Friday, January 26, 2024

Judgment Day

The South African-led case at the ICC depends on some ideologically-informed propositions which deserve some interrogation.

Firstly, that Israelis are 'white' colonialists oppressing a dark-skinned native population and secondly that whatever the stated strategic aims served up by the IDF for their response to October 7, the underlying motivation is racism, conscious or unconscious.

These two notions allow those who claim genocide on behalf on the Palestinians to skip the objective criteria for the internationally-recognised crime (to a large extent formulated by Jewish thinkers in the last century), such as significant population decline over an specified period.

One of the ways of countering these claims is to deploy another, supposedly less ideological affirmation of the Palestinian cause, which I would tend to refer to as the 'scientific' postulation, based on recent DNA analyses.

What these apparently reveal is that Palestinians and Middle Eastern Jews (roughly half of all Israelis) are essentially the same ethnic group. This makes allegations of racism and white settler colonialism all rather moot, does it not? 

It's not hard for historians to see why this would, rather inevitably be the case. When the newly-Islamicised Arabs first invaded, many of the then natives, Jews and Christians in the main, were forced to adopt an Arabian-Muslim identity which they have since retained.

Thus — irony klaxon — many Palestinians possess Jewish ancestors, along with other heritable mixes from other peoples who have featured in the region since the Bronze Age: Caananites, Philistines, Samaritans, Coptic Egyptians, Persians, Greeks, Romans, Frankish and Norman Crusaders, Turks etc. And so too do many of the Middle Eastern Jews.

What historians can tell you however is that the so-called scientific argument is not actually all that scientific after all, because it artificially separates Nature and Nurture, and in so doing ignores the fact that DNA alone is not a significant driver of events. 

After all, on my own native island, the English are not really Anglo-Saxon and the Welsh and Scots are not really Celtic. But these nations and their identities are grounded in complex underlying structures that have been historically meaningful: memetic not genetic. Conduct all the DNA tests you want, but language, existential beliefs and wider culture are the main drivers of history.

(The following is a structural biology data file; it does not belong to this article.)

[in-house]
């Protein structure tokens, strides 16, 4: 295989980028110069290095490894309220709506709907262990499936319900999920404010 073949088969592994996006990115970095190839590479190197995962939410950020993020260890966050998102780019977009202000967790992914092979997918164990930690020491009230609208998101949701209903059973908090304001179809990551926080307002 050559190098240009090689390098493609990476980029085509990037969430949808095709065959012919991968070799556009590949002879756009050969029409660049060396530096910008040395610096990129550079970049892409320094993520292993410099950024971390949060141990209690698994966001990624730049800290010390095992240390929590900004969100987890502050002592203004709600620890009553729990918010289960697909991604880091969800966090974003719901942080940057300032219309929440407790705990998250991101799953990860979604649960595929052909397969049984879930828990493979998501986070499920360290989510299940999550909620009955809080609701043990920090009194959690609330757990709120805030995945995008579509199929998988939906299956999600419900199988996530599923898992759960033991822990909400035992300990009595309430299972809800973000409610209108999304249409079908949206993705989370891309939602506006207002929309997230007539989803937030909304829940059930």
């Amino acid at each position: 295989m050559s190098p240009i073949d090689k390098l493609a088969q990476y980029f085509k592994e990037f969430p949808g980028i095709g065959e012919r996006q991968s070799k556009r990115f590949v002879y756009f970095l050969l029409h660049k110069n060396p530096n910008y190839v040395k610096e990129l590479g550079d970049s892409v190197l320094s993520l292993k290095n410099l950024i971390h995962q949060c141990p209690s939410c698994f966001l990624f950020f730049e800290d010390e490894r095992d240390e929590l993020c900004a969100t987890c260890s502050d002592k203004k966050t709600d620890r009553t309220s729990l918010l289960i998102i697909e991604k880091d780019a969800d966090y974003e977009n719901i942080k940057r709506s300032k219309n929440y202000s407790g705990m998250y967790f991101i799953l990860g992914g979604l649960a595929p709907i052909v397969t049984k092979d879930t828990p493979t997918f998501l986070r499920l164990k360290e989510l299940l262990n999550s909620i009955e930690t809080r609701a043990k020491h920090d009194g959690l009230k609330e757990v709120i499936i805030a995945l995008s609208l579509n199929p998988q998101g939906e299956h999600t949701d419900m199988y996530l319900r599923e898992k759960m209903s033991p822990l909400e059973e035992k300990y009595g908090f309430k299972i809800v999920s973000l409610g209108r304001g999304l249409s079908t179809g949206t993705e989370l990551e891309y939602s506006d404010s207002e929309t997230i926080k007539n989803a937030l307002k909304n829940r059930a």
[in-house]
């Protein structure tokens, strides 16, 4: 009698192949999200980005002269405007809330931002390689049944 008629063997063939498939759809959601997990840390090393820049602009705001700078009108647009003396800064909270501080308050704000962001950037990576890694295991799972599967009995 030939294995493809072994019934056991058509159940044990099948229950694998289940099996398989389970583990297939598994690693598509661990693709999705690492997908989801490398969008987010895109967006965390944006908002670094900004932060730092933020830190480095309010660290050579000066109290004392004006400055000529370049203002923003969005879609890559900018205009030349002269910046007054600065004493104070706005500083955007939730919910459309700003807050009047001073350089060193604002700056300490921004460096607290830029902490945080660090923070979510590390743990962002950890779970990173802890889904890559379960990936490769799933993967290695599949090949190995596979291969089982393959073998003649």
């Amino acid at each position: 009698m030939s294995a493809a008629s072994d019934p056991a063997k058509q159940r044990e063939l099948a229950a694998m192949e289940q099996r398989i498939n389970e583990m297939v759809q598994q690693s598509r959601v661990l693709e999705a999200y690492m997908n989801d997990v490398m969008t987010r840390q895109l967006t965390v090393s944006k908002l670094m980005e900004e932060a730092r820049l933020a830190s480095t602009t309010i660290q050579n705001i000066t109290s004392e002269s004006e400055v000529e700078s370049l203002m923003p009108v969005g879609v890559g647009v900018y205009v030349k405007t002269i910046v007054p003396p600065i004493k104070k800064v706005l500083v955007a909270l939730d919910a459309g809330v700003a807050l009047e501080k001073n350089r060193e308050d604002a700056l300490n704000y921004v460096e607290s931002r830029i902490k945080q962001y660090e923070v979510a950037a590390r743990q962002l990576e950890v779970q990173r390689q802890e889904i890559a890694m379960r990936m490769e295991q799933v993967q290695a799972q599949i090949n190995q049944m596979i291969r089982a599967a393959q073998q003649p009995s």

In spite of our modern obsessions with racism and ethnic cleansing, most historical conquests have been conducted by relatively compact armies of men who did not ultimately displace the much larger, mixed gender populations that they assumed control over. This was true of the Anglo-Saxons and it was true of the Arabs who rode into the Levant behind their Caliph in the seventh century bent on the conquest of Jerusalem.

The reverse process, the end of empires, is also worth considering here. When Islamic colonial rule faltered in the Balkans, new nation states took shape. These were based on a single ethno-religious identity (Greek, Bulgarian etc.)

The fate of the former colonial overlords who had enjoyed wealth and power in these territories for hundreds of years was rather mixed, shall we say. Some left for what remained of Ottoman Turkey, others were dispossessed or indeed murdered. Unlike the inhabitants of the Mandate, they didn't get the immediate opportunity to conspire with nearby allies to extirpate these nascent entities.

In ancestral DNA terms, many are still in situ, but they have adapted to a new identity and civic condition. Atavistic hatreds bubble away beneath the surface still, but these are not really the live geopolitical volcanoes they once were. 

If you look for western democratic nations that are still obstinately coveted by the Jihadis you tend to find only Spain...and Israel, of course. I think this is probably because these were colonies established by the original Caliphate and not the later Turkish empire, and so the urge to re-dominate goes deeper (and somewhat darker) from a cultural perspective.